Don't worry about it. Figuring out pricing can be very difficult. In any case, being asked was a compliment!

QT Luong
25-Jun-2014, 14:45
I suggest you visit stock photography websites such as gettyimages.com, corbis.com, alamy.com and use their on-line price calculators. Those will give you a rough idea of acceptable high fees, although there are important nuances such as the ones pointed out by Kirk. Then, to get an idea of low fees, check istockphoto.com and shutterstock.com

As for a licensing contract, feel free to use my terms:

Grant of Rights: QT Luong represents and warrants that he is the owner of the above photograph(s) and has the unrestricted right to grant this license and rights. QT Luong indemnifies Client against all liabilities and expenses arising out of any breach of his representations under this license. This license is valid only for the listed use. Any other use or reuse requires a new license. Client may not transfer this license. Payment: Licensing fees can be paid by credit card on our secure online page. Checks, wire transfer, and Paypal are also accepted. For accounts or purchase orders, full payment must be received within 45 days after the invoice date or prior to publication. Rights are not transferred before payment is received. Credit line: QT Luong/terragalleria.com. Copies: Client shall provide, if requested and applicable, a copy of any publication, in its entirety, QT Luong Photographs appear in. Releases: Unless indicated otherwise, QT Luong does not have model, property, or other releases. Client indemnifies QT Luong against all liabilities and expenses arising out of uses of the images by Client. Refunds: Refunds may be issued only up to 45 days from the date on the invoice, minus a processing fee.

Iluvmyviewcam
26-Jun-2014, 05:37
OP...unless you have something very special Flickr has 2.5 million travel pix, 1.3 million flower pix and almost a million sunset pix. Those figures are just on single Flickr groups. Millions more on other Flickr groups. Tumblr brags it has billions of pix. Wiki commons has many millions of pix. I don't know if any of these can be used commercially...just saying lots of pix out there.

Iluvmyviewcam
26-Jun-2014, 05:39
I take photos and also work as a software developer, and I feel the price you quoted was far too high. Also The whole yearly thing would be very off putting, even if it was $50, it's just yet another bit of hassle in running a business.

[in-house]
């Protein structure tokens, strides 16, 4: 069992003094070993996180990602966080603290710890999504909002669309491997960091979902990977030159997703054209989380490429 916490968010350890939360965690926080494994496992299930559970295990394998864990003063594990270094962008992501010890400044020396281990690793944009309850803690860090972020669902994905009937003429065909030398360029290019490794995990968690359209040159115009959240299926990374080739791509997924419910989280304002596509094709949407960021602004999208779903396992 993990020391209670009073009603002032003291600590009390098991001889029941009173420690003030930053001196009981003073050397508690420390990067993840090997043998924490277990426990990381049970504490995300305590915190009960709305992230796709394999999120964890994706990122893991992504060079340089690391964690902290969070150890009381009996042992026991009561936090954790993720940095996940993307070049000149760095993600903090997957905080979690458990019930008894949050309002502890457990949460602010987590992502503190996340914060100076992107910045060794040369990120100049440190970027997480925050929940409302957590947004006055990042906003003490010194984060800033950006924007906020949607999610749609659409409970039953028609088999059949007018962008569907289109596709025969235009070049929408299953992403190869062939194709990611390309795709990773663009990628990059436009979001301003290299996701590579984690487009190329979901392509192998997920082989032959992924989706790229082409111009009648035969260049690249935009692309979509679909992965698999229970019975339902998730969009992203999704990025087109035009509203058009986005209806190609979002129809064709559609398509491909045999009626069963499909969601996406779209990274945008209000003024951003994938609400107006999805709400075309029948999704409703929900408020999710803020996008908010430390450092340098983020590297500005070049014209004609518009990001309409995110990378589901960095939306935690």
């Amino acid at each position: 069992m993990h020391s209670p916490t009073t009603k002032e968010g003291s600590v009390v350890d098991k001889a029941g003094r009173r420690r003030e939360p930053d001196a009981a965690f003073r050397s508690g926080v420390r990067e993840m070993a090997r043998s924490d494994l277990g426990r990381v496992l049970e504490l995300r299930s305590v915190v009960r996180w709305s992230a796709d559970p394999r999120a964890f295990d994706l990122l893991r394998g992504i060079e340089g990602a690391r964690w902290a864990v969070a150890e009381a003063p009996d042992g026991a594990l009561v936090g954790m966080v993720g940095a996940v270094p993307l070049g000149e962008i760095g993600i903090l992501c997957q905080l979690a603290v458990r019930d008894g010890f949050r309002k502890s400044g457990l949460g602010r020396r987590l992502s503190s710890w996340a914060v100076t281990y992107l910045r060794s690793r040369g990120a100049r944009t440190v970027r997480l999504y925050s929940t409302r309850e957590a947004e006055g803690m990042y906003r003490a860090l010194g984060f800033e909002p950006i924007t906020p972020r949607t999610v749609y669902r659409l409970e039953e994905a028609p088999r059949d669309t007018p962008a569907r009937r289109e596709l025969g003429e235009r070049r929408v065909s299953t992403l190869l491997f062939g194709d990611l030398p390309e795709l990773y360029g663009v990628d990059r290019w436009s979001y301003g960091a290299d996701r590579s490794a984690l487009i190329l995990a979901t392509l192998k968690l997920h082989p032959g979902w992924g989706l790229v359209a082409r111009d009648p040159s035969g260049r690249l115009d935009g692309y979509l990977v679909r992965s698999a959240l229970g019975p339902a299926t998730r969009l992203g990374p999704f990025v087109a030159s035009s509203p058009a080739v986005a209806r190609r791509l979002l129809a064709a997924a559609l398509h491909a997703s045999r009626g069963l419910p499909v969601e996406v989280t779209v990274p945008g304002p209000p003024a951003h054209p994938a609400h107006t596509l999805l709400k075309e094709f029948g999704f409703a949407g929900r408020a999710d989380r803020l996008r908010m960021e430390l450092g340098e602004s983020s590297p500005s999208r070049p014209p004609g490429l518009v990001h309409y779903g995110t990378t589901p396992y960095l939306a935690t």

Whether you like it or not, your price will be compared to stock agencies, we're not talking about someone buying art for their home. We're talking about someone wanting to fill a spot on a website, and go home.

I hesitate to use the word 'unreasonable', as you have the right to charge whatever you want, but the "right" price is the one that people are willing to pay.

If it makes you feel any better, it's not just photography which isn't worth much these days, you try getting more than 99 cents out of someone for an iPhone game...


Yes, good summation.

Iluvmyviewcam
26-Jun-2014, 05:45
No I still get a lot of regular income from stock. $4k in the last month-all editorial for national "shelter" magazines. For what my clients need (specific projects of architecture and interiors) there is nothing free available that trumps what I am selling. That's the trick. You must have something they need that they can't get anywhere else or is impossible or too expensive to reshoot. If you are trying to sell generic landscapes forget it.

Something they need that they can't get anywhere else or is impossible or too expensive to reshoot - sums it up.

gfsymon
26-Jun-2014, 08:50
It is understood that this is the sale of the print as a work of art—an artifact. I am not selling the image itself for any other purpose than for personal use as a display item.

I can't comment on international copyright law ... because it doesn't really exist, but as far as UK Copyright law is concerned (and I suspect many others) you may be surprised to learn that when you buy a painting, by an artist, for example, in a gallery, you do not buy the copyright. The painting is yours. The physical object itself. But you do not own any copyright. So literally, you cannot 'copy' it. That means, you can't sell postcards of the image, or have it published in a book, a magazine or sell it to a massive multi-national company to use for their worldwide advertising campaign etc. etc. etc. All you own, is the actual physical object. Some paint, squished onto a piece of stretched canvas. :)